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Bill Thayer

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The following text is reproduced from (the report of the) Twenty-Fourth Annual Reunion of the Association of the Graduates of the United States Military Academy, June 9th, 1893.

 p67  Frederick Schwatka
No. 2389. Class of 1871.
Died, November 2, 1892, at Portland, Oregon, aged 43.

Frederick Schwatka was born in Illinois in September, 1849. His parents were natives of the Scandinavian Peninsula, who, joining an early band of immigrants, came to the United States just before the outbreak of the war with Mexico. They established themselves temporarily in Illinois, where Frederick was born, but soon afterward took part in the movement to the newly acquired territory on the Pacific and, on the completion of their long and dangerous overland journey, settled in Olympia in Oregon Territory. Save that they were drops in the first great wave of migration, that swept across an ocean and a continent in search of new homes and more hopeful surroundings, but little is known of them. They were thrifty substantial folk, good citizens of the State in which their lot was cast, and doubtless exemplified, in their lives, the homely but useful virtues of the sturdy stock from which they came.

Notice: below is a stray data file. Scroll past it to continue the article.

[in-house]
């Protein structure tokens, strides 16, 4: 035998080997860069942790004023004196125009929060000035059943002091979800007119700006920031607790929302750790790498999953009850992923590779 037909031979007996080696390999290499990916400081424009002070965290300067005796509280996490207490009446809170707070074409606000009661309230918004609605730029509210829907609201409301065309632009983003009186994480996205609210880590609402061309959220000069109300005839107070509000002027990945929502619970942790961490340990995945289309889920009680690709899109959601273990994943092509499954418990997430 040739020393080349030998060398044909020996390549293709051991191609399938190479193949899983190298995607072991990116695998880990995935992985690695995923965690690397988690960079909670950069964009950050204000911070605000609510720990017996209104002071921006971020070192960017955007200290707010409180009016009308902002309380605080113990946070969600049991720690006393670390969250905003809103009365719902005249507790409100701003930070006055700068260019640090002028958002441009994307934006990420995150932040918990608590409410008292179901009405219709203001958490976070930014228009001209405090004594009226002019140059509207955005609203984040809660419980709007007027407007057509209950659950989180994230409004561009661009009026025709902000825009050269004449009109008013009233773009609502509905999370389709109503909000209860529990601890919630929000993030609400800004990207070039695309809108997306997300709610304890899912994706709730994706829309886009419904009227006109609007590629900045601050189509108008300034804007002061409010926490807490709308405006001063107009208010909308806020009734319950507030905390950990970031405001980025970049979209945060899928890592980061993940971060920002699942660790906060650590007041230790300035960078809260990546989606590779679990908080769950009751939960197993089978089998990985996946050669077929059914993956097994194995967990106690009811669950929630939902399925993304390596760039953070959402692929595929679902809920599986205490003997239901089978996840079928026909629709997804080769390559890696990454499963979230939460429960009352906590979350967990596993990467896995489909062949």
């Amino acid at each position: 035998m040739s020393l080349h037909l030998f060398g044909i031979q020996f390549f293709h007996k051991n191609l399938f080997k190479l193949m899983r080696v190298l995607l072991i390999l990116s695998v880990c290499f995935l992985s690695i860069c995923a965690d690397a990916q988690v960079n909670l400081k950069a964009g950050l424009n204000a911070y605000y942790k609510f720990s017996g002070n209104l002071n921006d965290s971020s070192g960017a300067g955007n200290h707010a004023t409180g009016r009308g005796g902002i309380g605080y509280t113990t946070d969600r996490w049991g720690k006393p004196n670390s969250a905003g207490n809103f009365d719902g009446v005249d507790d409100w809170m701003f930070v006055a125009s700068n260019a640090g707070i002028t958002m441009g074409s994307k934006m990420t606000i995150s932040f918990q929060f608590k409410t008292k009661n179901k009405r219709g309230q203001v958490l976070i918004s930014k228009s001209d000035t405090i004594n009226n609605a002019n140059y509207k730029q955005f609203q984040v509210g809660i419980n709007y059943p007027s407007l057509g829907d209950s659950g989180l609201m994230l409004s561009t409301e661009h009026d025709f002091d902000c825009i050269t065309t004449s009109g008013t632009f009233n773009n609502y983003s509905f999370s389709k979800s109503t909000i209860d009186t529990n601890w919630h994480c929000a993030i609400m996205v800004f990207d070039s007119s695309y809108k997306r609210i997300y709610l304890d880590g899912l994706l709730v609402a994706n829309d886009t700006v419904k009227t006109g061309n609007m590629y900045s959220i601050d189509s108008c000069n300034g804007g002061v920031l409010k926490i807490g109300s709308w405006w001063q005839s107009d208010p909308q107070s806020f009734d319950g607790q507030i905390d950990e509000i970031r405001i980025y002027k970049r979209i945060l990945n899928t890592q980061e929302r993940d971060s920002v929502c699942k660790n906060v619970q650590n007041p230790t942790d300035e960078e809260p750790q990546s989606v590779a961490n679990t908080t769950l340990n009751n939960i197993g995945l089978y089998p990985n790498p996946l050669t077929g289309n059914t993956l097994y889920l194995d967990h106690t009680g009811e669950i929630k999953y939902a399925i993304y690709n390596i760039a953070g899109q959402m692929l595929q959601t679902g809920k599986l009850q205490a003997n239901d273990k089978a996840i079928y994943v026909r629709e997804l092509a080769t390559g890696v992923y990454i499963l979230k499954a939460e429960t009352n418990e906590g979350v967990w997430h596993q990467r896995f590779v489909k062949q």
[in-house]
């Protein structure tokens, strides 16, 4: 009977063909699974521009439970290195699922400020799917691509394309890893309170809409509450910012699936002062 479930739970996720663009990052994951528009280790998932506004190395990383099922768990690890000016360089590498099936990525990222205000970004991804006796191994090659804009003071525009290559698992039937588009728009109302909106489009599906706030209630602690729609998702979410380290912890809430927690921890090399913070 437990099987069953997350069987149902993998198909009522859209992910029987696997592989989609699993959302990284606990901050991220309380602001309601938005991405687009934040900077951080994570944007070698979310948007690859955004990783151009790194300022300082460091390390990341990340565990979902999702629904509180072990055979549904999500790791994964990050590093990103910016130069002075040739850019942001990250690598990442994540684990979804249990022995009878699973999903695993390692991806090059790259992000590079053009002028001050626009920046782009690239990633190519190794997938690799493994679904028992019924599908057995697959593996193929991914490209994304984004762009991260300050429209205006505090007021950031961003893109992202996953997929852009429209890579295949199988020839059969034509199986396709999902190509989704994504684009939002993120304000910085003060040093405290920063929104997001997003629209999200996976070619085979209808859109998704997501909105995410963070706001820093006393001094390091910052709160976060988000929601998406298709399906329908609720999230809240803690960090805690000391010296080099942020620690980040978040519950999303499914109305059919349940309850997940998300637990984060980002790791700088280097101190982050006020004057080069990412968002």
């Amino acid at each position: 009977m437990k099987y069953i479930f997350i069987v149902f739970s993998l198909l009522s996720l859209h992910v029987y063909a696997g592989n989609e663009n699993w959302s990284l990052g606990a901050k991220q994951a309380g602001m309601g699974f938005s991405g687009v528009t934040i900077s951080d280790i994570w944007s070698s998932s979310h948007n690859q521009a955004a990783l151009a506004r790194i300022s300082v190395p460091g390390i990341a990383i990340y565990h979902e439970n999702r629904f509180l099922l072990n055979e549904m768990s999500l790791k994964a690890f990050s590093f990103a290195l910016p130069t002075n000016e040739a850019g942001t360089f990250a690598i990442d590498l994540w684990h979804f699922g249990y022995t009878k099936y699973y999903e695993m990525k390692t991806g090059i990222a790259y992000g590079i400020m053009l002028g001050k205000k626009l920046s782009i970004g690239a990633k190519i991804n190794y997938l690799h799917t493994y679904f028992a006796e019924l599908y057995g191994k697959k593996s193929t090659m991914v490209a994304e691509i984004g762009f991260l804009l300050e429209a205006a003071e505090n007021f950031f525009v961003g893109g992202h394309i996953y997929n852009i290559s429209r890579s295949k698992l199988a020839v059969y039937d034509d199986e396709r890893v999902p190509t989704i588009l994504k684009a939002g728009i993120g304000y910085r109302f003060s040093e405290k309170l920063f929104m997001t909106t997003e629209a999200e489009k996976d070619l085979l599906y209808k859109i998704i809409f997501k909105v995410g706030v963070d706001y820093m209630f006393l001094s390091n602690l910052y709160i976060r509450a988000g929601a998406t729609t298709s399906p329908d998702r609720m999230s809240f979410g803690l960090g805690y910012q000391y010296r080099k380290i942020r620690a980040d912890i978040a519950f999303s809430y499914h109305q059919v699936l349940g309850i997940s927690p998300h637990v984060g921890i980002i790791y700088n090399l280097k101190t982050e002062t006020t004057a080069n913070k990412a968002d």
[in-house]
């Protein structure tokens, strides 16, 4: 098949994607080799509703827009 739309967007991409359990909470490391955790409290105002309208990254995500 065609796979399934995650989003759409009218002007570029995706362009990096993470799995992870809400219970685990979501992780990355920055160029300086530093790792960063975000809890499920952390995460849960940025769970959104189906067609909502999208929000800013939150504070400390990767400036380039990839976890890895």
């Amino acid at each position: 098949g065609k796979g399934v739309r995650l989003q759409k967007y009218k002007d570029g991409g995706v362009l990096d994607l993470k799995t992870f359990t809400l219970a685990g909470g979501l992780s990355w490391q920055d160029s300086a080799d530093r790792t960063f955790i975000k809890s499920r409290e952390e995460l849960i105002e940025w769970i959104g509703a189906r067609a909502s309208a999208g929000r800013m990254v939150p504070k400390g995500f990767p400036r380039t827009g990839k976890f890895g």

Schwatka, who had profited fairly by such meagre educational advantages as were obtainable in the new Northwest, entered the Academy in 1867. He took a fair standing in his class from the first, taking not unkindly to mathematics, but showing a decided preference for science and the languages, and an especial aptitude for natural history, in which he was destined later to gain considerable distinction. He will be best remembered, however, for his inexhaustible cheerfulness and good nature, which never seemed to forsake him under the severest trials or in the most unpromising situations. There was no state of affairs, however distressing, in which he was not able to discover a ridiculous side, or out of which he was not able to deduce a humorous conclusion. He was always ready for a practical joke, in which he was quite willing to be accounted the  p68 principal sufferer, so long as it contributed to the general stock of amusement. A harmless irony and a quaint humor adorned his conversation, and made him always a welcome visitor in the rooms of his classmates and friends.

Upon his graduation in 1871, Schwatka was assigned to the Third Cavalry and joined that regiment in Arizona, in October of the same year. His service, in campaign and in garrison, was that of all young officers of his arm in the disturbed period between 1871 and 1878. His active and inquiring mind was not satisfied with the routine of cavalry service, however exacting, and he found vent for his energies in the more congenial study of Indian languages and in practical work in chemistry, zoology and botany for which he had always had a decided taste. While serving in the department of the Platte, he began a course of medical study under the direction of the post surgeon, and carried it forward to completion by attending the junior and senior lectures in New York and Albany in order to enable him to graduate within the limited period of leave which he had been able to obtain for this purpose. Soon after his graduation, he appeared before the board of surgeons for examination with a view to entering the Medical Corps and, although unsuccessful, from a want of training in hospital work, passed a most creditable examination.